Article originally published in NowToLove on 23rd January 2020.
While it’s completely normal to experience a few self-doubts from time to time, for a small but significant number of people it’s part of a debilitating and often hidden condition known as body dysmorphic disorder or BDD.
“Body dysmorphia is a mental disorder where people are really concerned about an imagined defect in their appearance,” explains Dr Ben Buchanan, a clinical psychologist from Foundation Psychology who specialises in BDD.
“It might be their nose, their skin, their hair, whether they’re tall enough or whether they’re muscular enough.”As a result of feeling this way, they often engage in avoidant behaviours like staying at home all day or compensatory behaviours like obsessively putting on make-up, doing their hair or trying to cover their perceived defects,” he adds.
“And it’s really, really debilitating for people.”
WHO DOES IT AFFECT?
While most people are aware of body dysmorphia, what’s most surprising is how common it is.
The condition affects as many as two per cent of Aussies, but Ben stresses experiencing the odd insecurity about your appearance is not the same as having BDD.
“It’s really normal to want to change aspects of your appearance,” he explains.
“But if you start to think thoughts like, ‘I cannot lead a happy life because of this one aspect,’ that’s when you know it’s a real problem. Most of us might say, ‘I wish my nose was a bit straighter but I know my life will still be fine.’
“But if you’re saying, ‘There’s no way I can lead a happy life with my nose how it is,’ then that’s a problem.”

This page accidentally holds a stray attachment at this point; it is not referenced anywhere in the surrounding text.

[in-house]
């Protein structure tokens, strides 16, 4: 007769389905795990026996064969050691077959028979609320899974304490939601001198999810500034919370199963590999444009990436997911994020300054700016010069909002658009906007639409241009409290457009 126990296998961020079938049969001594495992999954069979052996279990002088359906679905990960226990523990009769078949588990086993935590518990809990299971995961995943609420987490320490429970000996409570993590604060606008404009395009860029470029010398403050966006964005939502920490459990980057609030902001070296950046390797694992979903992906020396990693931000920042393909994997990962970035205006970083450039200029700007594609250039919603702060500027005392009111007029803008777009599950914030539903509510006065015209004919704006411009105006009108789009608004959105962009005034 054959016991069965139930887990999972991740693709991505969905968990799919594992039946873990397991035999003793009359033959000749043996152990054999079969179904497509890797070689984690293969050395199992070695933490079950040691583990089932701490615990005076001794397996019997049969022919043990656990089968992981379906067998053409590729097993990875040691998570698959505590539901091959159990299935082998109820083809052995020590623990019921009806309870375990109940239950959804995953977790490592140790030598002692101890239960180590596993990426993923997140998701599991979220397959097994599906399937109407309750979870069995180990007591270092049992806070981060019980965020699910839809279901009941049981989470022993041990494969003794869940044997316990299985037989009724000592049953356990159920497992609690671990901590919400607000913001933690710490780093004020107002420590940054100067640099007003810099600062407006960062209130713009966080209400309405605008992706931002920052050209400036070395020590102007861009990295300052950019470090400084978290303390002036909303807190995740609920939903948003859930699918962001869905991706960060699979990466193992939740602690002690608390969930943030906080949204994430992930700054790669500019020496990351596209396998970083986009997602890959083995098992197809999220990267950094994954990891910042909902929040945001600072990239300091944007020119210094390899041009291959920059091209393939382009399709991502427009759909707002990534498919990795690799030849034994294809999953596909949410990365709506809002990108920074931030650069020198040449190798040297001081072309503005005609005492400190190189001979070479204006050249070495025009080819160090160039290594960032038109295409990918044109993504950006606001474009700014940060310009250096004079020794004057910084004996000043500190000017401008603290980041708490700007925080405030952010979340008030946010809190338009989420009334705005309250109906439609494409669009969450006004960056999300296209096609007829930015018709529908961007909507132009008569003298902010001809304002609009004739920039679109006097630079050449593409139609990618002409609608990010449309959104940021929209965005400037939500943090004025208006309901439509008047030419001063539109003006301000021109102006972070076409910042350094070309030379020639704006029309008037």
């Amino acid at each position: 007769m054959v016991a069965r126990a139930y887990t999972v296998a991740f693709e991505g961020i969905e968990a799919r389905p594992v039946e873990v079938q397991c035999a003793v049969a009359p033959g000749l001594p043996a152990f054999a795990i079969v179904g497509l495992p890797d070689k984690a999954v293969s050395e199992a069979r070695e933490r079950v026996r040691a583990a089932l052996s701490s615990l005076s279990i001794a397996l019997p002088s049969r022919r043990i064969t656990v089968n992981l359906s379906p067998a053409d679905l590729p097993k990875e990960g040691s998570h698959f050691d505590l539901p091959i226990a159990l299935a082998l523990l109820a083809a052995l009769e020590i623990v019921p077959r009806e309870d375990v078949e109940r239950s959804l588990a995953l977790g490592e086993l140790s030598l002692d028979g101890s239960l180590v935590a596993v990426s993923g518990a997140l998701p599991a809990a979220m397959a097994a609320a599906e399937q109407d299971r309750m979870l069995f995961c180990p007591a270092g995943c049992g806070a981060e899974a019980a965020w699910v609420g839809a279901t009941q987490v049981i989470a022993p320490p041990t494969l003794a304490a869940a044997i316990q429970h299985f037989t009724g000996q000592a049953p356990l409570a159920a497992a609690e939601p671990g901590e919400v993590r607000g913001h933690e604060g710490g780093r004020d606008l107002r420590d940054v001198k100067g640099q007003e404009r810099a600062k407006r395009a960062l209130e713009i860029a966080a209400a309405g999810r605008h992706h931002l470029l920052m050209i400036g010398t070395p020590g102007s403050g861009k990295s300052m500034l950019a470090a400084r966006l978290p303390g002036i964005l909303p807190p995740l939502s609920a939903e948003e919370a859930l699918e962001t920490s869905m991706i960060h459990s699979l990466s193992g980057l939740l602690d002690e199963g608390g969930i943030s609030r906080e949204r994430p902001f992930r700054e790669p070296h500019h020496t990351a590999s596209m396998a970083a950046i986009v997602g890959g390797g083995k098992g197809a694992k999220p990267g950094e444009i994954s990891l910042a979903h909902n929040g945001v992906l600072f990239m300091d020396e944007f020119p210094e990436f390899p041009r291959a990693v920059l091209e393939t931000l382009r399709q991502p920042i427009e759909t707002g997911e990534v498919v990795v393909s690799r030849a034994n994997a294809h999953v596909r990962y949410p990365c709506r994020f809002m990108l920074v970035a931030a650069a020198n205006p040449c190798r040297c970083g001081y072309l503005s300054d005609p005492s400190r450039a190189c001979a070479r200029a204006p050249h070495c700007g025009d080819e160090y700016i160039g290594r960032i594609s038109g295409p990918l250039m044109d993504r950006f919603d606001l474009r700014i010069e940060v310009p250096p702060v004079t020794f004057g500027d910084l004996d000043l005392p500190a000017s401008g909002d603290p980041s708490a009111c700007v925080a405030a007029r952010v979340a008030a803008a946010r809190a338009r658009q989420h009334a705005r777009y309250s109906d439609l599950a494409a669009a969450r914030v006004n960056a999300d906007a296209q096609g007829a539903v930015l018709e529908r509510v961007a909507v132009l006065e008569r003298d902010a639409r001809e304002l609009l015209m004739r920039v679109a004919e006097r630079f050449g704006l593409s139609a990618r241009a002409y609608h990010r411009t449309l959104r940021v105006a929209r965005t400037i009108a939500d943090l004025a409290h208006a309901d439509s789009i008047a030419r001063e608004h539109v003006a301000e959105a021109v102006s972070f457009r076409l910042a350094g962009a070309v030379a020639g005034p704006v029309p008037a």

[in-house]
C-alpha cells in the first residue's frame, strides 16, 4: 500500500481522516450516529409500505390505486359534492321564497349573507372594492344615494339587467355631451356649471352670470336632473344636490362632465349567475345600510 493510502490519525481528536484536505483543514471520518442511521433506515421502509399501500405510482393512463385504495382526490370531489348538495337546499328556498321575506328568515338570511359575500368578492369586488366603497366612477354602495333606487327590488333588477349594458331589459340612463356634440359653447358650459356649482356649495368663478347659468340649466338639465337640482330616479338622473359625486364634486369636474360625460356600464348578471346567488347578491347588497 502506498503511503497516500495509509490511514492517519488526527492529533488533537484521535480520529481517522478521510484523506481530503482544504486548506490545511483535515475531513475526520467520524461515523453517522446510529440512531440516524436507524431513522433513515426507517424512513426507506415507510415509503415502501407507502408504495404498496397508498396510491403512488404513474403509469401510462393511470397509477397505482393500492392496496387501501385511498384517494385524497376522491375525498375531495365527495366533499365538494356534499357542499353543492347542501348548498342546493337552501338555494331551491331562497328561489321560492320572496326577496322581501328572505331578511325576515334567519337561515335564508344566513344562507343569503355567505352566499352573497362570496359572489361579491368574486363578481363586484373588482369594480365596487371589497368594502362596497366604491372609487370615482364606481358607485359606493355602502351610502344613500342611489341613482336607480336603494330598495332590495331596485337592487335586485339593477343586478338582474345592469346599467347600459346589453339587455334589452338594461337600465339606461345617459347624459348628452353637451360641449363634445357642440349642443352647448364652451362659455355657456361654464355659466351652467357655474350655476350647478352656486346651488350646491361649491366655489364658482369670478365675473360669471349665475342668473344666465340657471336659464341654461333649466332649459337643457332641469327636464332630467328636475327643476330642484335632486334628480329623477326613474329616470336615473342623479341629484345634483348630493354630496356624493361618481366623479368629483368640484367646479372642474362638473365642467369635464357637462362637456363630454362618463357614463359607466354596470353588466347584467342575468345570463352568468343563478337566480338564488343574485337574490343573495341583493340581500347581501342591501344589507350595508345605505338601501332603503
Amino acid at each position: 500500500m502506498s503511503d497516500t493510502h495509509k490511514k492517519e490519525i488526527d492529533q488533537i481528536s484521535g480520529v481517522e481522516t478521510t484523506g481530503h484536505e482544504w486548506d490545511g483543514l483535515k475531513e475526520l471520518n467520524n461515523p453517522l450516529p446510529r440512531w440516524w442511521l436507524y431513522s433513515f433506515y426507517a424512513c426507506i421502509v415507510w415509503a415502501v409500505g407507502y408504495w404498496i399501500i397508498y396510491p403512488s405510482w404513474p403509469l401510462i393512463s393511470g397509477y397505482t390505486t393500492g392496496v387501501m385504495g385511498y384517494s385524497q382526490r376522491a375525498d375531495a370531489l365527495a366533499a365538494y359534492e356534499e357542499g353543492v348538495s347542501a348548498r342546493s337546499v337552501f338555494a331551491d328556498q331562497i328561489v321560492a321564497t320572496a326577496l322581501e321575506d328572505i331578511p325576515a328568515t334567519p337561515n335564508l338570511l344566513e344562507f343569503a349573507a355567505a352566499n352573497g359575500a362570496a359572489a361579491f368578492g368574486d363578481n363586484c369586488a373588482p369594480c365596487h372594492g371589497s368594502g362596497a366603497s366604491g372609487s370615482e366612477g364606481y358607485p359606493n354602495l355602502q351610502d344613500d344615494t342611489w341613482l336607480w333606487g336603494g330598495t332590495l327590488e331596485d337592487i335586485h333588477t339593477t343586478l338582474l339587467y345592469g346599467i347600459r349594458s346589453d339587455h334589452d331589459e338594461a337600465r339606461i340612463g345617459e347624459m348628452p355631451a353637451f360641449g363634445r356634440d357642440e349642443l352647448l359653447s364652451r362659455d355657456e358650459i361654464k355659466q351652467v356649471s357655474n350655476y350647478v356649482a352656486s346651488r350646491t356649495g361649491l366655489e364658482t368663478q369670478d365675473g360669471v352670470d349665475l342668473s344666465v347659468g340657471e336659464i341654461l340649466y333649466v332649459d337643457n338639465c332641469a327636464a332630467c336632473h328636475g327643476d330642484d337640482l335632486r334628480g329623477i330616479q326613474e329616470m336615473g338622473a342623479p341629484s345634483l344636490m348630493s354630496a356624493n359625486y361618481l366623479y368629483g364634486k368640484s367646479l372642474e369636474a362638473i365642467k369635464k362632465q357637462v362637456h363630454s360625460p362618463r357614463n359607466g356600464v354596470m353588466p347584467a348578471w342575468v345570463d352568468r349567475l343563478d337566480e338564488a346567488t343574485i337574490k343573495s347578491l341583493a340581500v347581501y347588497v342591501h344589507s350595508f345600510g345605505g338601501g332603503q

WHAT CAUSES IT?
Unlike eating disorders, body dysmorphia affects men and women equally.
It often surfaces at around age 16 or during adolescence.
There’s a genetic component, but it can arise from bullying or feeling family pressure to look a certain way, too.
“It causes a great deal of disruption in work or social life,” Ben says.”Lots of people with the disorder also can’t get a job because they spend all their time in the mirror checking their appearance.”It can hurt relationships, too.
“Things happen like reassurance seeking where you’ll constantly be asking your partner, ‘Does my bum look big in this?’ Or, ‘Does my face look OK?’ And that can be a big problem,” Ben explains.
While body dysmorphia isn’t new, social media has raised new issues.
Ben says when a patient is spending too much time on Instagram, he’ll often set a lock to restrict their time on the app.
Plastic surgery can also raise its own problems.
“Most people who get plastic surgery are happier after,” he tells.
“However, of those with body dysmorphic disorder, 83 per cent of people who get cosmetic surgery will be more distressed and dissatisfied after their surgery.”
HOW TO SEEK HELP
If left untreated, BDD can last for decades.
“Some people are lucky enough to grow out of it. But I’ve seen people in their 60s who have had it their entire life, and it’s not until they get psychological treatment that they start to make headway,” Ben shares.
For people seeking help, Ben says it’s vitally important to find a psychologist who specialises in BDD.
“Because it’s an under-recognised disorder, most GPs will never have heard of it and also most psychologists won’t be skilled in treating it,” he explains.
But there’s also good news.
“Research shows that the majority of people who get good quality psychological therapy will benefit and some people can be completely cured,” Ben says.